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Welcome to the Apocalypse | TalkingPointz Insider Lite

2020 was about adaptation. 2021 was about WFH. 2022, so far is about WFA. The acronym is mostly associated with Work-from-Anywhere, but I’m calling it Work-from-the Apocalypse.
Apocalypse has a few different meanings. There’s a religious interpretation referring to when god destroys the ruling powers of evil. It can also be used to describe a great disaster, “a sudden and very bad event that causes much fear, loss, or destruction.”  
That second definition works broadly for 2021. It works even better for January 2022. The Marshall Fire in Boulder was a sudden and bad event that has been declared a disaster. It destroyed over a 1000 homes on Dec 30. Although my home still stands, it was damaged and I’ve been in a hotel since.
Whats surprising me is how familiar WFA is. When I’m not home I use a Chromebook, so I’ve become pretty savvy at finding wifi (including hotspotting). I can work from the Apocalypse in hotels, coffee shops, airports, and planes.
I was reflecting on this while standing in an incredibly long line for 30 minutes at Safeway the other day. Why was the line so long? My primary King Soopers has been shutdown since the mass shooting last March. The other King Soopers is on strike. The Super Target is closed due to fire damage. The Safeway near my hotel was apocalyptic - empty shelves, long lines, and angry humans.
There’s a lot going on in this world. Economic recession, inflation, and shortages; extreme-weather disasters; an attempted coup, numerous new restrictions to voting rights, and mass shootings to name a few. There’s also been significant damage to trust in our society such as trust in government, trust in health guidance; trust in social media; trust in the police, and so on.  
Despite the apocalypse, I am connected and productive. I am generally current on email and able to complete reports, papers, posts, etc. Welcome to the new future of work - hybrid apocalypse and sanity.

From the Last Insider Report
The Insider Report for December requires a paid subscription. Contains all the enterprise comms news and opinions that matter each month. Link to December Report. Here’s two excerpts:
AWS 5G: One of the bigger surprises from the AWS Re:Invent conference was the availability of a private 5G service for enterprises. The new AWS Private 5G is intended to be an easy-to-procure starter kit for a fully managed, pay-as-you-go, private cellular service. Whatever it proves to be, it will reduce friction for enterprise evaluation of Private 5G (or 4G LTE).
The initial kit comes with a single small-cell radio supporting the US CBRS bands. The radios are cloud-managed (from AWS cloud or prem-based AWS Outposts), and the FCC-required Spectrum Access System (SAS) is included. The 5G service has a pay-as-you-go pricing model based on the number of radios and maximum throughput. 
This is a significant land grab. Previously, AWS partnered with established cellular providers. Now, it’s doing all the heavy lifting itself, from SIMs to hardware platform and radios, to the software stack and management — all aimed at enterprises. Hold on to packets, because the offering is as mature as the tech. Private 4G/5G will steal share from enterprise Wi-Fi and could prove to be a significant market.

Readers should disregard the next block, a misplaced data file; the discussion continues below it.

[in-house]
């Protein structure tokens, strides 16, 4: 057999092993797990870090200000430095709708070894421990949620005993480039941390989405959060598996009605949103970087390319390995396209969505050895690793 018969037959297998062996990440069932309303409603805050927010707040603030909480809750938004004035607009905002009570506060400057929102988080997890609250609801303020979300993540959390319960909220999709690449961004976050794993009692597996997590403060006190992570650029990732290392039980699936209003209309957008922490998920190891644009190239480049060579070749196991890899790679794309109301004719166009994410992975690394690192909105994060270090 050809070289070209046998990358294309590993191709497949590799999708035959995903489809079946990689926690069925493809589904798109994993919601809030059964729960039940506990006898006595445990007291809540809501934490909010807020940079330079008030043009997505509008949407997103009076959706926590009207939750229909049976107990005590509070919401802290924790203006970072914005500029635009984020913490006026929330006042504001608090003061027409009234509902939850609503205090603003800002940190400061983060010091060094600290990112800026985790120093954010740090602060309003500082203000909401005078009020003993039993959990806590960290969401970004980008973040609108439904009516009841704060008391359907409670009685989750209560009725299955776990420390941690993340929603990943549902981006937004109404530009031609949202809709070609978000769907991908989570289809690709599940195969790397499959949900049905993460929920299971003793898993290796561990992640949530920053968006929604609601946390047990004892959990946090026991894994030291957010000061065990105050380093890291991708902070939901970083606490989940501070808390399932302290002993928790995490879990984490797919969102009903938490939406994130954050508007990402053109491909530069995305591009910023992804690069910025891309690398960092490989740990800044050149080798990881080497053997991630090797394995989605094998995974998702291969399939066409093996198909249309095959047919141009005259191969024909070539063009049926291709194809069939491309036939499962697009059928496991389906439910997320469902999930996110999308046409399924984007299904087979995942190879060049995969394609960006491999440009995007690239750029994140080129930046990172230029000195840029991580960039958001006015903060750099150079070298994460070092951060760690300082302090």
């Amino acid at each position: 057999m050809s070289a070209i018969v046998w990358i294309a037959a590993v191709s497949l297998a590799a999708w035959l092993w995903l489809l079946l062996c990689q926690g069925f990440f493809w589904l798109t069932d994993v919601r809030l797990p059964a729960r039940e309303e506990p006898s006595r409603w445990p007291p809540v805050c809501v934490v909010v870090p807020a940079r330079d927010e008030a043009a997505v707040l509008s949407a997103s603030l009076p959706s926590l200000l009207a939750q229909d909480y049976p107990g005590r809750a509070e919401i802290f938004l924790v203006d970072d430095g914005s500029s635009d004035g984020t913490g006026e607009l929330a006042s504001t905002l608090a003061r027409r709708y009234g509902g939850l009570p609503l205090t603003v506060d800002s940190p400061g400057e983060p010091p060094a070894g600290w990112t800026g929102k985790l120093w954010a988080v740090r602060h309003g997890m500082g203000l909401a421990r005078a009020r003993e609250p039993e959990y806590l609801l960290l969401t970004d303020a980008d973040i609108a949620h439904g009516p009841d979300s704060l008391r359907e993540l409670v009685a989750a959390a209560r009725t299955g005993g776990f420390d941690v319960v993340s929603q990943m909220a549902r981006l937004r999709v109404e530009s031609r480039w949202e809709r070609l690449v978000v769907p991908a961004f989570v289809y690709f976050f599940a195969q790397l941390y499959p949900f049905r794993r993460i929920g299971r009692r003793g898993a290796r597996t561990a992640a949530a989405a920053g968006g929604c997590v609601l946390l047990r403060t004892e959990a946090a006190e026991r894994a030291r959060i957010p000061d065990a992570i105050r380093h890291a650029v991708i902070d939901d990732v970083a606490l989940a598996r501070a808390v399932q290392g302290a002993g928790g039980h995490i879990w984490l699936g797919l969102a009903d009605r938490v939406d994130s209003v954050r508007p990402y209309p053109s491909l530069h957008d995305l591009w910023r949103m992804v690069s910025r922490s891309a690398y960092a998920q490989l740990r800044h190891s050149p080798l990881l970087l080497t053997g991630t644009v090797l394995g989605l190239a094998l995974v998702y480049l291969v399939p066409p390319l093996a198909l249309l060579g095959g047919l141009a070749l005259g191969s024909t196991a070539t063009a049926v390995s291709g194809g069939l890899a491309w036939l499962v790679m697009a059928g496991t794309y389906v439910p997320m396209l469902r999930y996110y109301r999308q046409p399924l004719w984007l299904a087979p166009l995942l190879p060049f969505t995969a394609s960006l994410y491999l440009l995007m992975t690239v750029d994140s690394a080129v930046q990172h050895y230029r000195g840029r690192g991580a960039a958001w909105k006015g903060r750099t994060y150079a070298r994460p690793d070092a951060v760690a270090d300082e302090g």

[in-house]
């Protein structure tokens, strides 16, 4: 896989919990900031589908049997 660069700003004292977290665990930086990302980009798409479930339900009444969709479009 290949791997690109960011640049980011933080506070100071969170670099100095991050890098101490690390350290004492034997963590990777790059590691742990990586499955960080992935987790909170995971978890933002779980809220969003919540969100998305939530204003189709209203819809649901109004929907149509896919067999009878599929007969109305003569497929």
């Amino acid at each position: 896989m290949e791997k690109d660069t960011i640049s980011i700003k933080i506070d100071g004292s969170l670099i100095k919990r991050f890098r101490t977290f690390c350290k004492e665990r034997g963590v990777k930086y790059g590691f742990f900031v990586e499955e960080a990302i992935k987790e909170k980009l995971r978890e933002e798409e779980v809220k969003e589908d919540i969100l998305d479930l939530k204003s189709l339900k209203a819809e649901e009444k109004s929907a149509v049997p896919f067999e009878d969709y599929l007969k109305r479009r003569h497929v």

Bad Cloud Month: December was a bad month for cloud availability. AWS had (at least) three major outages (Dec. 7, 15, and 22), impacting providers such as Slack and Asana. Also, the usual battery of data breaches got worse in December with the Log4Shell exploit. Earlier this year, SolarWinds taught us about supply chain attacks. Log4j is similar but worse. It is a popular (omnipresent) library used by countless projects that are all vulnerable to exploitation. The problem is that many developers might not even know this vulnerability exists in their code because they might be using some other library that depends on the Log4j library. It is going to require thousands of patches, and some programs won’t be patchable until the code they depend on is first patched.
This whole cloud convergence thing may be a mistake. Conceptually, it makes a lot of sense, but it doesn’t seem we have evolved enough to harness it. We just might need to bring back single-purpose devices like the PBX. 
From TalkingPointz.com
#MarshallFire Update | TalkingPointz
My 2021 | TalkingPointz
The TalkingHeadz Podcast
Michael Litt of Vidyard – TalkingHeadz Podcast | TalkingPointz
Real-Time, Recorded
Zeus and I have decided to put RTR on hold. You can see prior episodes here.
Tweets and ReTweets
Dave Michels
This is a curious development. @WorkplaceMeta will soon integrate with @WhatsApp https://t.co/RojcgrzsWk Not seeing a benefit to Workplace users and WhatsApp users probably want to stay native.
Dave Michels
I've been 100% Chromebook this year. Not exactly by choice, but it's worked incredibly well. The biggest disruption to my workflow has been lack of Zoom Chat (but it's coming) and I was unable to join a Zoom Event today. No issues with Webex, Vonage, RC, and 8x8
Dave Michels
Why Apple’s iMessage Is Winning: Teens Dread the Green Text Bubble - WSJ https://t.co/C0tlfnzL2y https://t.co/V1lxZoC9rr
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Dave Michels

Speaker, author, founder of TalkingPointz. I'm a video, voice, messaging protagonist. I publish the TalkingPointz Insider Report. @NoJitter

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